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Toyota and Nissan: Trailing in Large Pickup Trucks


The Japanese makers lured truck buyers who resemble car owners rather than die-hard truck lovers. Now sales of large pickups such as GM’s Chevrolet Silverado and Ford’s F-150 are rebounding, and Toyota and Nissan Motor’s failure to attract the truly devoted pickup buyers’ means less cash in their coffers.

Toyota’s full-size Tundra, which starts at $23,455, attracts a different type of buyer group which does not really exist for Toyota, They claim they are not in the market to unseat the biggies like GM or Ford and therefore set a modest target of about 200,000 cars and similarly Nissan hoped to sell at least 100,000 units of it Titan Truck.

Unless the biggies in the truck market blow it or back out there is no way Toyota or Nissan can penetrate that market even though Toyota being commanding in the America’s passenger car. First of all the companies do not understand the target market since it’s a completely different market and also the fact that the particular truck market being a fairly old market. Secondly anyone who buys a truck is due to a particular need and would definitely go for Chevrolet or a Ford because of its decades of good service.

By contrast, GM has sold an average of 825,007 large pickups annually over the past decade, including the Chevy Silverado and Avalanche models and the GMC Sierra. Ford’s F-Series models averaged 724,478, and Dodge Ram models averaged 339,448, according to IHS.

Despite commanding America’s passenger car market, Japan’s Toyota has failed to attract traditional truck buyers to its large pickups.

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RIM’s BlackBerry: Failure to Communicate


When apple unveiled its new tablet device I pad people welcomed it and a fantastic innovation, then even made it the gadget of the year, Steve Jobs in his words described the I pad “truly magical and revolutionary product,” something “and “unbelievably great.”

But when Jim Balsille the co CEO of Research in Motion introduced the Playbook his company’s answer to the I pad Balsille spoke something that not many understood. On the technical level the playbook seems better than the I pad, Morgan Stanley analyst Ehud Gelblum wrote that its technical features appear “to outperform competing device hardware on nearly every metric. But the problem lies in selling and people adapting it, if RIM cannot sell it then it would not really matter if the device is technically better than Apple’s I pad.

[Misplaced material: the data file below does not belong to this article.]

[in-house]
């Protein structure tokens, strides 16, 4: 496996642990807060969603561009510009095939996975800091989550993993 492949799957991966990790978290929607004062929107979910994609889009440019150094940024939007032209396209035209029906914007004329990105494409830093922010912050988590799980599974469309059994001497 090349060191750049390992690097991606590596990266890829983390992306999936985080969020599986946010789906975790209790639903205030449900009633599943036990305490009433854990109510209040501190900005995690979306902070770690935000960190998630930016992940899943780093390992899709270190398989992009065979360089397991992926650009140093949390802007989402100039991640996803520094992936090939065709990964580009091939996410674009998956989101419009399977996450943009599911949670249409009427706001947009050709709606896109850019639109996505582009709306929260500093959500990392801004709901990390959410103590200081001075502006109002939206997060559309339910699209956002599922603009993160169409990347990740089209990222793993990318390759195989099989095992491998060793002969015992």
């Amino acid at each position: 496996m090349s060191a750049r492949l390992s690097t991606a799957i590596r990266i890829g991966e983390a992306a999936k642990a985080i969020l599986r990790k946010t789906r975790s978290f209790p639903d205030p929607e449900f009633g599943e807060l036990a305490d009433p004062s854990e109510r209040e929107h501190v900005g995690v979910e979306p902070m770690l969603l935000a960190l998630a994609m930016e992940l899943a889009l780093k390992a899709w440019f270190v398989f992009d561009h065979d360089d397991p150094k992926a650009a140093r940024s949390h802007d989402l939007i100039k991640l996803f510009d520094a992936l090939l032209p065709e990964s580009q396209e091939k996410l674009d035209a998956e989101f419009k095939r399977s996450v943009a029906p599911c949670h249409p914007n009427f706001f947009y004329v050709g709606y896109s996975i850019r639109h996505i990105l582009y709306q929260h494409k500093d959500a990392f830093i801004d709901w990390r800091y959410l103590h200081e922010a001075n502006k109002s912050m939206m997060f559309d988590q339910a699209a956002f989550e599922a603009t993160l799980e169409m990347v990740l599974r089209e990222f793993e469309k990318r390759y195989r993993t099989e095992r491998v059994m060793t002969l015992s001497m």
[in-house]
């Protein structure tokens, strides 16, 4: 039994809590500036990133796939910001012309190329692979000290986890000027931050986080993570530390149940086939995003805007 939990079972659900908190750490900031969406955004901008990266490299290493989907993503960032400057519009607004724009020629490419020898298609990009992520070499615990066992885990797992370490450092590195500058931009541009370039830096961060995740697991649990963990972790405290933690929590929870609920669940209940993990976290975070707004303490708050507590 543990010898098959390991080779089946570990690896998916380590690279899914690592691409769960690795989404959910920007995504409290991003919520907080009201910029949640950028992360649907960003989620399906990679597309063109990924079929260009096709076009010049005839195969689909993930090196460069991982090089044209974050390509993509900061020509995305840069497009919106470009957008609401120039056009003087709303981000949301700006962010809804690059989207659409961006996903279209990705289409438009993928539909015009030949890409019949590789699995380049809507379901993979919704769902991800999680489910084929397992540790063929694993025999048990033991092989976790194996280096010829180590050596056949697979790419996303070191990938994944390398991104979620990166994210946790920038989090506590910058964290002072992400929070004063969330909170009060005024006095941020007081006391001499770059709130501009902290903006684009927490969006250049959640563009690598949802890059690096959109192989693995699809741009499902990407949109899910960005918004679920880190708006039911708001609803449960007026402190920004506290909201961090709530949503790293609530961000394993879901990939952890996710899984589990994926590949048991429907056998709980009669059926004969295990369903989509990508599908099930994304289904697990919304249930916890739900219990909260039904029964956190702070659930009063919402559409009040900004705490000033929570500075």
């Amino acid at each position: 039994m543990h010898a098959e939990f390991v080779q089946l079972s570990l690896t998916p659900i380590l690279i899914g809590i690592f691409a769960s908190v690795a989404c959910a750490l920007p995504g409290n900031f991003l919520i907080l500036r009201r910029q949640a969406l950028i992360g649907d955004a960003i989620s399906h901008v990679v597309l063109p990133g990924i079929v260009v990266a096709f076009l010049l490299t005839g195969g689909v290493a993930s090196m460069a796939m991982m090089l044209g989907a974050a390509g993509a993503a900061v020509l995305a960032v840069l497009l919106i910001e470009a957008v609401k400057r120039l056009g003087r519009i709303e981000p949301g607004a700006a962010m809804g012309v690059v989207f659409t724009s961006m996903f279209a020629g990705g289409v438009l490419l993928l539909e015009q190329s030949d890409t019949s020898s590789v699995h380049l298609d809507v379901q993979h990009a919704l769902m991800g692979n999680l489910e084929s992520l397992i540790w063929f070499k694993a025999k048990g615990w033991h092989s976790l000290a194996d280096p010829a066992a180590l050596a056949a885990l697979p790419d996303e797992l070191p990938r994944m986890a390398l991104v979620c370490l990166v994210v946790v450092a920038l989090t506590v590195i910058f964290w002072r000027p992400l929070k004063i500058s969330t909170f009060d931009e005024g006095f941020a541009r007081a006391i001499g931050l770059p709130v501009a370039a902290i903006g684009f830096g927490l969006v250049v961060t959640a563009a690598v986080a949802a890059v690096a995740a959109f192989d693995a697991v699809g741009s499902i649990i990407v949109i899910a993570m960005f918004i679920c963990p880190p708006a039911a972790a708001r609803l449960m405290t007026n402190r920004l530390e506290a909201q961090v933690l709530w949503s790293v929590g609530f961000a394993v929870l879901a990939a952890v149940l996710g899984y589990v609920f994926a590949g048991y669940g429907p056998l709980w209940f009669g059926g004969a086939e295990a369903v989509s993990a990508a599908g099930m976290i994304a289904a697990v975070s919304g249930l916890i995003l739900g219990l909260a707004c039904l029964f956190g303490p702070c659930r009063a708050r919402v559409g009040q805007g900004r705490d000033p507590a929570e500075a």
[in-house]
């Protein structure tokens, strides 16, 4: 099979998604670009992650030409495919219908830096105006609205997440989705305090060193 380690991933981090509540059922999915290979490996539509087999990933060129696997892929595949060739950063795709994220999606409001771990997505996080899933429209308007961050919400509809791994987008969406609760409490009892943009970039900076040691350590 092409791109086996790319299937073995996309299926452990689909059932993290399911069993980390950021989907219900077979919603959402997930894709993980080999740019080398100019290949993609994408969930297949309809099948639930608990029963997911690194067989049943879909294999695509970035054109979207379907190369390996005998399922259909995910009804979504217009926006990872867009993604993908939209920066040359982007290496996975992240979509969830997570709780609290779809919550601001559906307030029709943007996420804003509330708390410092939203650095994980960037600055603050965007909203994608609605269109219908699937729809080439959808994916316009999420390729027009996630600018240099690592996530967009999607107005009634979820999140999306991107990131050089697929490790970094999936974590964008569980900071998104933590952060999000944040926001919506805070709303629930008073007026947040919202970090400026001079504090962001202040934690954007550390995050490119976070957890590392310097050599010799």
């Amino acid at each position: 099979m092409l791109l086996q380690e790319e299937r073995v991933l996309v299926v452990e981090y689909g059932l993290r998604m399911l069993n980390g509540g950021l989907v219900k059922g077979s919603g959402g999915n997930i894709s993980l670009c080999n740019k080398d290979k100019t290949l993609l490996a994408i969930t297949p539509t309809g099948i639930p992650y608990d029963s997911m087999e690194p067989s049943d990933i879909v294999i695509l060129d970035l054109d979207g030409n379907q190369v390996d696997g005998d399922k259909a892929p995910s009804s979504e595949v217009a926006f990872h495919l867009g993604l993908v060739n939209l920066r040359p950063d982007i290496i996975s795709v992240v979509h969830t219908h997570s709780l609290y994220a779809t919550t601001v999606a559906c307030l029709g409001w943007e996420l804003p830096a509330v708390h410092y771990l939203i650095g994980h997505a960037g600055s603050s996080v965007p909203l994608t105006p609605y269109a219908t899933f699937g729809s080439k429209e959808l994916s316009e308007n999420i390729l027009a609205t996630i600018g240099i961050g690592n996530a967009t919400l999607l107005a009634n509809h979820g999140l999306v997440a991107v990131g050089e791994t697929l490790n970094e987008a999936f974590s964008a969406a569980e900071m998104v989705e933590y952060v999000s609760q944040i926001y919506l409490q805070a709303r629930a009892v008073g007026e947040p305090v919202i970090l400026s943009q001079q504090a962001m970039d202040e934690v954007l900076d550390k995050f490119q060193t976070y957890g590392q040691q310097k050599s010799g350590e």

Competing with Apple gets tough and the reason it gets tough because Apple relies on innovation and comes out with a device that is not available in the market and this is exactly what people want, something that is not available. And with Apple fantastic marketing and awareness it is comparatively easy for them to get the customers adapted to their products.

RIM is also good at innovation and can be seen with products such as the Black Berry which is the No 1 smart phone in a lot of countries, but RIM has been slow to the marketing game. The first BlackBerry TV ad ran in 2008, nine years after the product was launched, when it was already racking up sales of more than $6 billion a year. (Sales hit almost $15 billion in the year that ended Feb. 27.)

They also lacked a full time Chief Financial officer for 2 years until their Chief accounting officer was appointed for the job. Most of the companies falter because they get locked into a system that has worked for them for quite a while when everything else outside is fast moving and changing. Just having a technological edge is not enough it is how you pass on the message or communicate the technology to your customers.